LYNNFIELD — The fire department has developed a new program for adolescents and young adults interested in the fire service.

Firefighters launched Explorer Post 511 in November. They partnered with the organization Learning for Life, a subsidiary of the Boy Scouts of America, to bring the new program to Lynnfield.

Explorer Post 511 gives its members, ages 14-21, first-hand experience working as a full-time firefighter, call firefighter and paramedic. The post’s members participate in firefighter training programs and can attend ride- alongs during actual fire calls. There are similar Explorer Posts offered by fire departments across the United States.

Fire Chief Mark Tetreault decided to bring the Explorer program to Lynnfield after being involved with a similar program while serving as Barnstead, N.H.’s fire chief from 2010-2014. Barnstead’s Explorer Post was profiled by WMUR’S “New Hampshire Chronicle” in December 2013.

“It’s a great way to get the youth of Lynnfield interested in the fire service,” said Tetreault.

Tetreault began his career in the fire service when he joined Franklin, N.H.’s Explorer Post as a teenager in 1980.

“I had no interest in becoming a firefighter before I joined the Explorer Post,” said Tetreault. “But after I joined the program, I discovered the fire service was a passion of mine.”

After Tetreault completed the program, Franklin hired him as a call firefighter in 1982.

“By the time I turned 18, I was ready to go,” recalled Tetreault.

Firefighter/paramedic Richard Ripley is in charge of Explorer Post 511, whose name pays tribute to the fire department’s former radio call sign. He said the fire department began developing the program several months ago and Explorer Post 511 has already held two meetings.

“The program is in its infant stages and is going very well,” said Ripley. “It’s a great way to raise awareness about the fire service and EMS.”

Ripley and Tetreault said six young men have attended Explorer Post 511’s first two meetings. Ripley said Explorer Post 511’s members are in charge of its meetings and have already elected officers. Additionally, the program’s members have learned to set up fire infrastructure and have learned about the history of the fire service.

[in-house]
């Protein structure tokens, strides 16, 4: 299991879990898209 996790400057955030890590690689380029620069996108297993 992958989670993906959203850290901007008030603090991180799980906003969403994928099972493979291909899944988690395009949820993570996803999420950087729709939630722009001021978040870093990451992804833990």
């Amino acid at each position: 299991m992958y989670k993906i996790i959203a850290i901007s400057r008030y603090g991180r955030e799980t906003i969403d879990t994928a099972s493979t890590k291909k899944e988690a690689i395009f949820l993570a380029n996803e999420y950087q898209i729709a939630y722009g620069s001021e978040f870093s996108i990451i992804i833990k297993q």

“It gives students a hands-on approach as well as teach academic knowledge,” said Ripley.

Tetreault said Explorer Post 511 will be covering a variety of different topics at future meetings such as CPR/first aid, using fire equipment properly and vehicle extraction. Additionally, the program will teach members about emergency call protocols, firefighting policies and procedures and team building.

Ripley said he has enjoyed being involved with Explorer Post 511.

“It’s been great introducing young people to a potential career path,” said Ripley. “Young minds are like sponges. They absorb all kinds of information, whereas adults sometimes get side tracked. This will give adolescents exposure to the fire service before they choose a career path.”

Tetreault and Ripley are looking to expand the program and are looking for new members, both men and women, to join.

“It’s open to everyone who is interested in joining the fire service,” said Tetreault.

Ripley agreed.

“The program has been well received and we are looking to help the program evolve,” said Ripley.

In addition to introducing the fire service to members, Tetreault said Explorer Post 511 may help its members realize the fire service is “not the right profession” for them.

If residents are interested in joining Explorer Post 511, call Tetreault at 781-334-5152. Townspeople will be required to fill out an application.